How to calculate how often a specific combination occurs in random design?

#1
Hi everybody,

I hope someone can help me out! We designed an experiment in which 24 short clips are shown to particpants. These clips belong to four different categories (so we have 6 clips per categorie). Let's call the categories A, B, C and D. Each participants gets to see all 24 clips in random order without replacement.

Since I am particularly interested in the effects if a C clip is shown after a B clip I would like to know (1) for how many participants we can expect that at least two times a C clip is shown directly after a B clip; and (2) what the expected average times of a C clip being shown after a B clip per person is.

We hope for 3000 participants in total.

I would like to do these kinds of calculations myself so I hope someone can explain to me what the steps are. Thanks!
 

hlsmith

Omega Contributor
#2
So you have not conducted the experiment yet? You randomized the order of clips for each person or just once? If you randomized the clips with a randomization algorithm you should be fine? So I am not understanding your question.
 
#3
Thanks for your reply. We are conducting the experiment right now. We randomized the order of the clips for each person separately and indeed randomized the clips with a randomization algoritm. When the experiment was designed we did not know that the effects of clip C shown after clip B would be most interesting to us and thereofre we did not put restrictions to the randomization method to guarantee sufficient cases of C being shown after B. Right know I would like to make an estimation whether if we go on like this we will end up with a sufficient number or not. That's the background of my questions (1) for how many participants we can expect that at least two times a C clip is shown directly after a B clip; and (2) what the expected average times of a C clip being shown after a B clip per person is.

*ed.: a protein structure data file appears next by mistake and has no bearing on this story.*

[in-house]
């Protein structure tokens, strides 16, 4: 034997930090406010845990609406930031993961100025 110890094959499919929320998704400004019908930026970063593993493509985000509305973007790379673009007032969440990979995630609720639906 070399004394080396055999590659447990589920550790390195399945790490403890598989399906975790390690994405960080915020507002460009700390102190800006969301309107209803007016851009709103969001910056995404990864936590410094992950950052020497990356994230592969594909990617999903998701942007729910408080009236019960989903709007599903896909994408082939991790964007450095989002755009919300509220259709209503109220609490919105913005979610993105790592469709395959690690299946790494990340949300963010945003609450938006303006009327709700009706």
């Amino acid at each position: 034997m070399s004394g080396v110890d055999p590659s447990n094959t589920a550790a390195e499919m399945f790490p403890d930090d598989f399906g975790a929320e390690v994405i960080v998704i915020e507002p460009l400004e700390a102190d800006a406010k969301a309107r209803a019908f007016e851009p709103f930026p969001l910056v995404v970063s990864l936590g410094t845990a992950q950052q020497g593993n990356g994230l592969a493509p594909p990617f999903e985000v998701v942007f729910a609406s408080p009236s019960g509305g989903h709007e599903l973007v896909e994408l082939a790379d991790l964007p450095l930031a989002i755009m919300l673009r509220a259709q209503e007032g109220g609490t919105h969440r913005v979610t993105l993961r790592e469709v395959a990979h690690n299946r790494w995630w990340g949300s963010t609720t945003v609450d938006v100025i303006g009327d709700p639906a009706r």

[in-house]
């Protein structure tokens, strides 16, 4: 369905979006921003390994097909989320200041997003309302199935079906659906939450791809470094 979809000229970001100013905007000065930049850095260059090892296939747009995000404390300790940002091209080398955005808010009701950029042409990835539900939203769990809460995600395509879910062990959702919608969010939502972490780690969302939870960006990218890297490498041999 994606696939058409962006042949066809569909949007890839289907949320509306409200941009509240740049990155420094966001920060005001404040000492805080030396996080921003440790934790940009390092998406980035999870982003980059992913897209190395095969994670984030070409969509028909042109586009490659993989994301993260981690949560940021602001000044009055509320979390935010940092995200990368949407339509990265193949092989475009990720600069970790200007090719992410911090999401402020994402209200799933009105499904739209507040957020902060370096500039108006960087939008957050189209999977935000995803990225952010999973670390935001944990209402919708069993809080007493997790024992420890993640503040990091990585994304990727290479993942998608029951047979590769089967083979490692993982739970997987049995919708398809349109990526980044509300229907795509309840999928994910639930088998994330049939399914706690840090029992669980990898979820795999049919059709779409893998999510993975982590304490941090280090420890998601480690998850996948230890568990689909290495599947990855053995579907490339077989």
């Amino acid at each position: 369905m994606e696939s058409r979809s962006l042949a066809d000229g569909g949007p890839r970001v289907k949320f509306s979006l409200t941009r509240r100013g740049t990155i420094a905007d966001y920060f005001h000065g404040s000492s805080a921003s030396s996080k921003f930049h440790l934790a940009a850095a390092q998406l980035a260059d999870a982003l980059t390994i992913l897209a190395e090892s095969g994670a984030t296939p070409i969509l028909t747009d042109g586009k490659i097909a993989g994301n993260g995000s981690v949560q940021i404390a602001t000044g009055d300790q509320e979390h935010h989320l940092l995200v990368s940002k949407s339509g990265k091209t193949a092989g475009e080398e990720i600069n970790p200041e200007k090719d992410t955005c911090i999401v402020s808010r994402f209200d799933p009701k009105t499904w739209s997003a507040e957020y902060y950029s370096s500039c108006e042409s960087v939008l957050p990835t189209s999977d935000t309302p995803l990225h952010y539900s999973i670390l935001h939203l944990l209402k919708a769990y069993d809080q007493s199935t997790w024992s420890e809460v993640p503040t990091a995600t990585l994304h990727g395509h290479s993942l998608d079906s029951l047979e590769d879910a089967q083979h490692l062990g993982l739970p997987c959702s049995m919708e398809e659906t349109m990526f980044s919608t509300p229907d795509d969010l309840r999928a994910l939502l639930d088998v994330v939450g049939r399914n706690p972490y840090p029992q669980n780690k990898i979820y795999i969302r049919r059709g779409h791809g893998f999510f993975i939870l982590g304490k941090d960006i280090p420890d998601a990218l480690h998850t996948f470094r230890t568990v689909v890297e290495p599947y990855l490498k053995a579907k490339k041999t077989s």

Dason

Ambassador to the humans
#6
On average you can expect about 1.5 observations of "C directly follows B" per participant. There is approximately a 48% chance that a participant will have 2 or more cases where C directly follows B. I was too lazy to do the math so I just simulated it.
 
#7
On average you can expect about 1.5 observations of "C directly follows B" per participant. There is approximately a 48% chance that a participant will have 2 or more cases where C directly follows B. I was too lazy to do the math so I just simulated it.
Thanks! Did you by any chance simulate it in R? In that case, could you send me the code?

I am still interested in knowing how to calculate this by the way, so if anyone is willing to do so I would greatly appreciate it!
 

Dason

Ambassador to the humans
#8
I did use R. I used a throwaway script and it wasn't too efficient but it got the job done. Basically I did something like...

Code:
vals <- rep(LETTERS[1:4], 6)

cfollowsb <- function(x){
  # this should return how many times C follows B in the input vector
  # This is off the top of my head but it was something like...
  sum(outer(which(x == "B"), which(x == "C"), "-") == -1)
}

sim <- replicate(1000, cfollowsb(sample(vals)))
mean(sim)
mean(sim >= 2)